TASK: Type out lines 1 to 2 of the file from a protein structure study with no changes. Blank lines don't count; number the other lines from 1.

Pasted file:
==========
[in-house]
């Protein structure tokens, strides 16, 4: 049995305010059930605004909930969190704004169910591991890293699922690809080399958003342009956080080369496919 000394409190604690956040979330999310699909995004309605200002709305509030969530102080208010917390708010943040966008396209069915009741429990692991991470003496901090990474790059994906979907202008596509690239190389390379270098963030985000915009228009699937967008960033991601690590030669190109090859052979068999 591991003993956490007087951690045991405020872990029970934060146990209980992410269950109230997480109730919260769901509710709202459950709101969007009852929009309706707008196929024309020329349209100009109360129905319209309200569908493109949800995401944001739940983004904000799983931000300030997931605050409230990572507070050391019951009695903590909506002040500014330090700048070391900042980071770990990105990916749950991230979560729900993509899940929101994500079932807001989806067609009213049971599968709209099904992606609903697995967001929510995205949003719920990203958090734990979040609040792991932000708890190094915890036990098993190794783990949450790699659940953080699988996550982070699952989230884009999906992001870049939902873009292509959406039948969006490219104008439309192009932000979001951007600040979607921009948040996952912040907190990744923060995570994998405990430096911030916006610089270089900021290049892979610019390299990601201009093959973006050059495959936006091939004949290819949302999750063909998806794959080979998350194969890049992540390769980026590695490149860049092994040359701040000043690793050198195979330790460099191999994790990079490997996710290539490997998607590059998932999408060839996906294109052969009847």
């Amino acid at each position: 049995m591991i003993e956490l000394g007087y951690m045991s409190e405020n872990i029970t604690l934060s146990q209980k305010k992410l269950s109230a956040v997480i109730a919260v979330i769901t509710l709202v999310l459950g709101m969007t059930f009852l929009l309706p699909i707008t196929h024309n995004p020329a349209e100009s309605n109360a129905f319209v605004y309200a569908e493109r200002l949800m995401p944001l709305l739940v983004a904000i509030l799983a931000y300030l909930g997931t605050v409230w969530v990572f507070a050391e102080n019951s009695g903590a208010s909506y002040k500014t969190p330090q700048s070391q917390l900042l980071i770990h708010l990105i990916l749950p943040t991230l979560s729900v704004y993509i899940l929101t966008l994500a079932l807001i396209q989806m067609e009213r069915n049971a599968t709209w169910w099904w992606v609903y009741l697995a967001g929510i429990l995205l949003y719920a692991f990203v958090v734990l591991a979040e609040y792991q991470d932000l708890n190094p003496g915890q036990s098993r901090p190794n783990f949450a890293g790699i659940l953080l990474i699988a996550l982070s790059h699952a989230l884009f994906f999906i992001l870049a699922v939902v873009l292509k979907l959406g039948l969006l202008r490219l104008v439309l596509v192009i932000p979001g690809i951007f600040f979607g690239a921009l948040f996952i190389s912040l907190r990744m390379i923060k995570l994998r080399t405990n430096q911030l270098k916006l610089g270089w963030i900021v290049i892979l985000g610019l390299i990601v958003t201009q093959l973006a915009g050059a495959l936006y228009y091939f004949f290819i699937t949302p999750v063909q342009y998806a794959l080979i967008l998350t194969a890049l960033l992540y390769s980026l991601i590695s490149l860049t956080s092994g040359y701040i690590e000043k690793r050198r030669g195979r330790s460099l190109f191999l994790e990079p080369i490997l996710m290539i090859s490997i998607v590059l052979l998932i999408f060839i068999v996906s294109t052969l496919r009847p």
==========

[in-house]
């Protein structure tokens, strides 16, 4: 049995305010059930605004909930969190704004169910591991890293699922690809080399958003342009956080080369496919 000394409190604690956040979330999310699909995004309605200002709305509030969530102080208010917390708010943040966008396209069915009741429990692991991470003496901090990474790059994906979907202008596509690239190389390379270098963030985000915009228009699937967008960033991601690590030669190109090859052979068999 591991003993956490007087951690045991405020872990029970934060146990209980992410269950109230997480109730919260769901509710709202459950709101969007009852929009309706707008196929024309020329349209100009109360129905319209309200569908493109949800995401944001739940983004904000799983931000300030997931605050409230990572507070050391019951009695903590909506002040500014330090700048070391900042980071770990990105990916749950991230979560729900993509899940929101994500079932807001989806067609009213049971599968709209099904992606609903697995967001929510995205949003719920990203958090734990979040609040792991932000708890190094915890036990098993190794783990949450790699659940953080699988996550982070699952989230884009999906992001870049939902873009292509959406039948969006490219104008439309192009932000979001951007600040979607921009948040996952912040907190990744923060995570994998405990430096911030916006610089270089900021290049892979610019390299990601201009093959973006050059495959936006091939004949290819949302999750063909998806794959080979998350194969890049992540390769980026590695490149860049092994040359701040000043690793050198195979330790460099191999994790990079490997996710290539490997998607590059998932999408060839996906294109052969009847």